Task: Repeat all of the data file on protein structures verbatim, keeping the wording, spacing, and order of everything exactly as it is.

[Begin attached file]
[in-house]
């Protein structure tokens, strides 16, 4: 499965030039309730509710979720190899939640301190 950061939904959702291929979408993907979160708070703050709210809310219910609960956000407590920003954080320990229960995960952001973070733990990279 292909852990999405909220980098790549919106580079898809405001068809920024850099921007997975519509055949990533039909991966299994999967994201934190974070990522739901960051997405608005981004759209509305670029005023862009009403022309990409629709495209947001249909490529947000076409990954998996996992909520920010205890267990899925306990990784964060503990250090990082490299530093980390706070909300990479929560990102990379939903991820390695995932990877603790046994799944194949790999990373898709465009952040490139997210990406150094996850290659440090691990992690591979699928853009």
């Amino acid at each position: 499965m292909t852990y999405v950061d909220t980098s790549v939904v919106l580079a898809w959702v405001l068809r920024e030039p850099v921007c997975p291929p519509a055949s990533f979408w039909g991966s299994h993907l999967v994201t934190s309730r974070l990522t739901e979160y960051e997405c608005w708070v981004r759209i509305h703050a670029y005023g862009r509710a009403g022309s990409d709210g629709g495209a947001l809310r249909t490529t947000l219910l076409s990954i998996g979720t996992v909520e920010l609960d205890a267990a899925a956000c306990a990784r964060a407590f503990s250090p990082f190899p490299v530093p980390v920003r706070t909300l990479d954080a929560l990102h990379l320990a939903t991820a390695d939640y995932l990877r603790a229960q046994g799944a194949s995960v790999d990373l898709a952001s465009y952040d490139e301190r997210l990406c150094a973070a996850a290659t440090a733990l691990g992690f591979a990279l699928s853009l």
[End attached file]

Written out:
[in-house]
């Protein structure tokens, strides 16, 4: 499965030039309730509710979720190899939640301190 950061939904959702291929979408993907979160708070703050709210809310219910609960956000407590920003954080320990229960995960952001973070733990990279 292909852990999405909220980098790549919106580079898809405001068809920024850099921007997975519509055949990533039909991966299994999967994201934190974070990522739901960051997405608005981004759209509305670029005023862009009403022309990409629709495209947001249909490529947000076409990954998996996992909520920010205890267990899925306990990784964060503990250090990082490299530093980390706070909300990479929560990102990379939903991820390695995932990877603790046994799944194949790999990373898709465009952040490139997210990406150094996850290659440090691990992690591979699928853009």
């Amino acid at each position: 499965m292909t852990y999405v950061d909220t980098s790549v939904v919106l580079a898809w959702v405001l068809r920024e030039p850099v921007c997975p291929p519509a055949s990533f979408w039909g991966s299994h993907l999967v994201t934190s309730r974070l990522t739901e979160y960051e997405c608005w708070v981004r759209i509305h703050a670029y005023g862009r509710a009403g022309s990409d709210g629709g495209a947001l809310r249909t490529t947000l219910l076409s990954i998996g979720t996992v909520e920010l609960d205890a267990a899925a956000c306990a990784r964060a407590f503990s250090p990082f190899p490299v530093p980390v920003r706070t909300l990479d954080a929560l990102h990379l320990a939903t991820a390695d939640y995932l990877r603790a229960q046994g799944a194949s995960v790999d990373l898709a952001s465009y952040d490139e301190r997210l990406c150094a973070a996850a290659t440090a733990l691990g992690f591979a990279l699928s853009l």